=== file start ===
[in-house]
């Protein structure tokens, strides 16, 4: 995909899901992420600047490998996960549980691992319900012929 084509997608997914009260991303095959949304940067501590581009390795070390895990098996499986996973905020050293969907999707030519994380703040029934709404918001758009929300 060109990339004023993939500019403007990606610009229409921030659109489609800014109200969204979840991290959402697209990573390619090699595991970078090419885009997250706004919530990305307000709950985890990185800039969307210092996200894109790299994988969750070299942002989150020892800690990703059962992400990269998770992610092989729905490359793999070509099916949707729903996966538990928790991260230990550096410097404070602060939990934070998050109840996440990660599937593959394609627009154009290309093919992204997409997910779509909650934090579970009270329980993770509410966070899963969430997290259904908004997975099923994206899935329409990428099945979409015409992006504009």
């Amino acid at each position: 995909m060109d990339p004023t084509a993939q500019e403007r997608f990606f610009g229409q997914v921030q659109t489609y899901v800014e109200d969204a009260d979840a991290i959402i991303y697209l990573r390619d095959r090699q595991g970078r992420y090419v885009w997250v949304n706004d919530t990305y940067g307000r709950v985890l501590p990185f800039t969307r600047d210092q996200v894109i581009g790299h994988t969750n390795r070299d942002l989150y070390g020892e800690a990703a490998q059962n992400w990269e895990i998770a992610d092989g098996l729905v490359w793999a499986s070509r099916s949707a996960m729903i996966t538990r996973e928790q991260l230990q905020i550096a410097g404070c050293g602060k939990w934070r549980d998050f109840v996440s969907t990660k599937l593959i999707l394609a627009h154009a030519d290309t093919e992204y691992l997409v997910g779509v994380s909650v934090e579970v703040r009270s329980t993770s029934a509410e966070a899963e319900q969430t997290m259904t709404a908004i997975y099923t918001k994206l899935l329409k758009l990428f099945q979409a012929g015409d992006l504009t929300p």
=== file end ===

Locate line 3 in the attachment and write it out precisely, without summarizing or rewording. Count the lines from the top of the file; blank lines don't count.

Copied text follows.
């Amino acid at each position: 995909m060109d990339p004023t084509a993939q500019e403007r997608f990606f610009g229409q997914v921030q659109t489609y899901v800014e109200d969204a009260d979840a991290i959402i991303y697209l990573r390619d095959r090699q595991g970078r992420y090419v885009w997250v949304n706004d919530t990305y940067g307000r709950v985890l501590p990185f800039t969307r600047d210092q996200v894109i581009g790299h994988t969750n390795r070299d942002l989150y070390g020892e800690a990703a490998q059962n992400w990269e895990i998770a992610d092989g098996l729905v490359w793999a499986s070509r099916s949707a996960m729903i996966t538990r996973e928790q991260l230990q905020i550096a410097g404070c050293g602060k939990w934070r549980d998050f109840v996440s969907t990660k599937l593959i999707l394609a627009h154009a030519d290309t093919e992204y691992l997409v997910g779509v994380s909650v934090e579970v703040r009270s329980t993770s029934a509410e966070a899963e319900q969430t997290m259904t709404a908004i997975y099923t918001k994206l899935l329409k758009l990428f099945q979409a012929g015409d992006l504009t929300p």